Take care with pot, chocolate around pets

I read the story on “Pot Etiquette.” (Herald, Jan. 28) As a concerned local veterinarian, I would like to offer some suggestions to pet owners.

Since the legalization of marijuana use, we have seen a dramatic increase in the number of pets accidentally consuming “edibles,” or marijuana-laced food products (such as cookies) that were shown in the Herald’s photograph. This has caused acute poisoning in these dogs.

The usual presentation is that the owner comes home and finds the dog unconscious and unresponsive, unable to get up or even rouse from a coma-like state. Sometimes, a lighter dose shows a dog that is confused and uncoordinated, staggering around looking lost. We have hospitalized these comatose animals, and all have survived so far with supportive care.

Marijuana edibles are not harmless, and cause severe and dangerous nervous system depression in these animals. Please, as a responsible pet owner, keep all “edibles” and other drugs safely out of the reach of pets!

As we approach Valentine’s Day, I also wanted to mention that chocolate toxicity in dogs is not a myth. Chocolate contains theobromine, a central nervous system stimulant that the dog’s liver cannot process and detoxify. Symptoms of chocolate intoxication include vomiting, nervousness and confusion, hyper-irritability, tremors, shaking, seizures, respiratory arrest and death.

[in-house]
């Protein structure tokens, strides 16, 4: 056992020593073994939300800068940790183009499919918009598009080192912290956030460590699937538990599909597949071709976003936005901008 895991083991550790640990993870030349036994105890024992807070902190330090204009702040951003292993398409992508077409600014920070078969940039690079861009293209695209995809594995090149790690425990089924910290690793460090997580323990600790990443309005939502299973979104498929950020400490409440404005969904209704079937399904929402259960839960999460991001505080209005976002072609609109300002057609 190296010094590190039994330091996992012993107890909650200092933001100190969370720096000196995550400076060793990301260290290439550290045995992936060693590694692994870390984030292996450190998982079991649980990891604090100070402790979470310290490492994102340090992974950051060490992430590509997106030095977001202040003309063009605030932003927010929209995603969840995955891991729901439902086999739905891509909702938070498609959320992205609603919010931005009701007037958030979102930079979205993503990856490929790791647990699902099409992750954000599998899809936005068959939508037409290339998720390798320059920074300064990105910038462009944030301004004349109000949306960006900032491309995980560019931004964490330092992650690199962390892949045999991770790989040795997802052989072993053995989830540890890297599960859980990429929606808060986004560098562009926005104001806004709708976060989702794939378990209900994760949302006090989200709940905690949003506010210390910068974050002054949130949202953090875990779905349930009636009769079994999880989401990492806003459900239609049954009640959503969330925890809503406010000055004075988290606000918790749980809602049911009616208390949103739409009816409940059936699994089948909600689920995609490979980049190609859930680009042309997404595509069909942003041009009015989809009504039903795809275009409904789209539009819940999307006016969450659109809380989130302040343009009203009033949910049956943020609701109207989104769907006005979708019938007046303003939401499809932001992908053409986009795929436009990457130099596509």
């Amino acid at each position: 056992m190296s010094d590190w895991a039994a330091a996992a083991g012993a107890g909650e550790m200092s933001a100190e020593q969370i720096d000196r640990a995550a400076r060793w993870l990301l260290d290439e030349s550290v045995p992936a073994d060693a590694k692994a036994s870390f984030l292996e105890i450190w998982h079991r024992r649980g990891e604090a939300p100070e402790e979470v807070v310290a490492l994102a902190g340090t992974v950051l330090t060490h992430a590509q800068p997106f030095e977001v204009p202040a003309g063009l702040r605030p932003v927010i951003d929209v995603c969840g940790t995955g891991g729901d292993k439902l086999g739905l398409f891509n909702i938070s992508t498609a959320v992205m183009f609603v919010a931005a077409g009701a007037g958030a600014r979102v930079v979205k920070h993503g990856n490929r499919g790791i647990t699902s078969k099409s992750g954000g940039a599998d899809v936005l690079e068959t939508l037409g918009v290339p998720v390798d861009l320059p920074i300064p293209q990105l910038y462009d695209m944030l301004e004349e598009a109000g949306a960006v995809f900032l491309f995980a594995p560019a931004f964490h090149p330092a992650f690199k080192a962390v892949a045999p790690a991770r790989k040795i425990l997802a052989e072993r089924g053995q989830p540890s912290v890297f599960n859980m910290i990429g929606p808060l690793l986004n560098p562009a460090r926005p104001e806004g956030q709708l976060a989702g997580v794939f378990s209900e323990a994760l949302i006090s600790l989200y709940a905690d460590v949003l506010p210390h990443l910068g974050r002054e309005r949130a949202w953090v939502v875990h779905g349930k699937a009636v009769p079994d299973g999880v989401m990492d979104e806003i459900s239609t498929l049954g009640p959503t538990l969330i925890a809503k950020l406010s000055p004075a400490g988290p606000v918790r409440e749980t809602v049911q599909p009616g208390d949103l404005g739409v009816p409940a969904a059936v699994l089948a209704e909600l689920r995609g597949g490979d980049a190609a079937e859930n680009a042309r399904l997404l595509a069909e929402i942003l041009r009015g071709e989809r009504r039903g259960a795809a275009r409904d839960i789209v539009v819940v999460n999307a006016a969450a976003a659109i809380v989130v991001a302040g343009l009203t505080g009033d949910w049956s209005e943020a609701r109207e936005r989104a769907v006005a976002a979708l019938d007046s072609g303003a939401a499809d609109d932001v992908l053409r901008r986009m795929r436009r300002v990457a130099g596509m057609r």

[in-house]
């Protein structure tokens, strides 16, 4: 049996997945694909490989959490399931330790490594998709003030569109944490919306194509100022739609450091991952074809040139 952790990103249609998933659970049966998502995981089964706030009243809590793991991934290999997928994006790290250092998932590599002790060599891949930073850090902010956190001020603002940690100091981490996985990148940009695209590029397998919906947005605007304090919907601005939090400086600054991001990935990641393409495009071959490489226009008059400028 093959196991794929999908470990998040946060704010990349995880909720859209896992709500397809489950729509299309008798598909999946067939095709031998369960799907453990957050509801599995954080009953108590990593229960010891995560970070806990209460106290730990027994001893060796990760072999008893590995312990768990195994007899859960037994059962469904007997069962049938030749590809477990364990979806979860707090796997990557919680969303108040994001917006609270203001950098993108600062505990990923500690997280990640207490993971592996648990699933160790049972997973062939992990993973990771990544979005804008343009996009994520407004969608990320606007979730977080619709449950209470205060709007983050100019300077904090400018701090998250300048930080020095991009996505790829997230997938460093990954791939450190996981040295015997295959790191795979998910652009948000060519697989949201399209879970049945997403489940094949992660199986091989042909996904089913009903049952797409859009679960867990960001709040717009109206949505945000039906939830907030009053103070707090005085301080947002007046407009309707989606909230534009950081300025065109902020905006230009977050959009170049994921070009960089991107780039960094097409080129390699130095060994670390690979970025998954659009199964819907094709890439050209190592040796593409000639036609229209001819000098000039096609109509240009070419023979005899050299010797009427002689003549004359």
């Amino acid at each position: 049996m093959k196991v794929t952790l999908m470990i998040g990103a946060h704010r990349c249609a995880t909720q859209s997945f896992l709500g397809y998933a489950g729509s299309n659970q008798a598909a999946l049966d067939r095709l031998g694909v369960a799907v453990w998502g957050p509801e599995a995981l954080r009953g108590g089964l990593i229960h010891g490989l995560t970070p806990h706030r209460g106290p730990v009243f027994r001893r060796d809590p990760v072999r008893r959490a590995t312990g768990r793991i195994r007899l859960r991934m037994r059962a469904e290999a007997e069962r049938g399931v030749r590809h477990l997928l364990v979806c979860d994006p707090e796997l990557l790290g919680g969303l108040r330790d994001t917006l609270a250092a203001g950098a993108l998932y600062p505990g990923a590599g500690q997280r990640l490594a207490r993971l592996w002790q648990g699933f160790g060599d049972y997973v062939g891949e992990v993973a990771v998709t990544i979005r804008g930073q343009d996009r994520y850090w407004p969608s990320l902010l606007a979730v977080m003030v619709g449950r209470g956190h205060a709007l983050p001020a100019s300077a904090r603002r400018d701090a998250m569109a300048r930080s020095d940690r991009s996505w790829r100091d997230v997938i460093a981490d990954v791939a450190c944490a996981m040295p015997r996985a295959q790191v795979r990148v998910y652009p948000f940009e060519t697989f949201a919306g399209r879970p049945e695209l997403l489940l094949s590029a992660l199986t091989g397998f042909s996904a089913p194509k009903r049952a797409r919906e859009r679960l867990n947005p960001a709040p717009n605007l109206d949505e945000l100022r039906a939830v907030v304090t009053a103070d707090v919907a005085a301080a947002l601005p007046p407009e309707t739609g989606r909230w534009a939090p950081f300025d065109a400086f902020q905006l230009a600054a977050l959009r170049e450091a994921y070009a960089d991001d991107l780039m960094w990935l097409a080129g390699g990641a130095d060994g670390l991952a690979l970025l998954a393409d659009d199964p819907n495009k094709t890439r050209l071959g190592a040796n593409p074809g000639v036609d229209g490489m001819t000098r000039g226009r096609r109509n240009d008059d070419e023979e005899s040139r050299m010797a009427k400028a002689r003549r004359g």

The problem is dose-related and often is much worse in smaller dogs. We had one tiny puppy almost die from consuming a single Oreo cookie. So please, do not give your dogs any Valentine chocolates, and please put the candy where they can’t get to it.

On a personal note, I was distressed to see drug-laced candy pictured on the front page of the newspaper. I would have been much more comfortable if this subject was discussed and pictured somewhere besides the front page, where children are exposed to it.

It certainly appears that the Herald is promoting and sanctioning recreational drug use. Just because it’s legal doesn’t mean it’s harmless.

I am disappointed that the Herald would be so lacking in maturity and common sense in its approach to the topic.

Claire S. Lodahl, DVM


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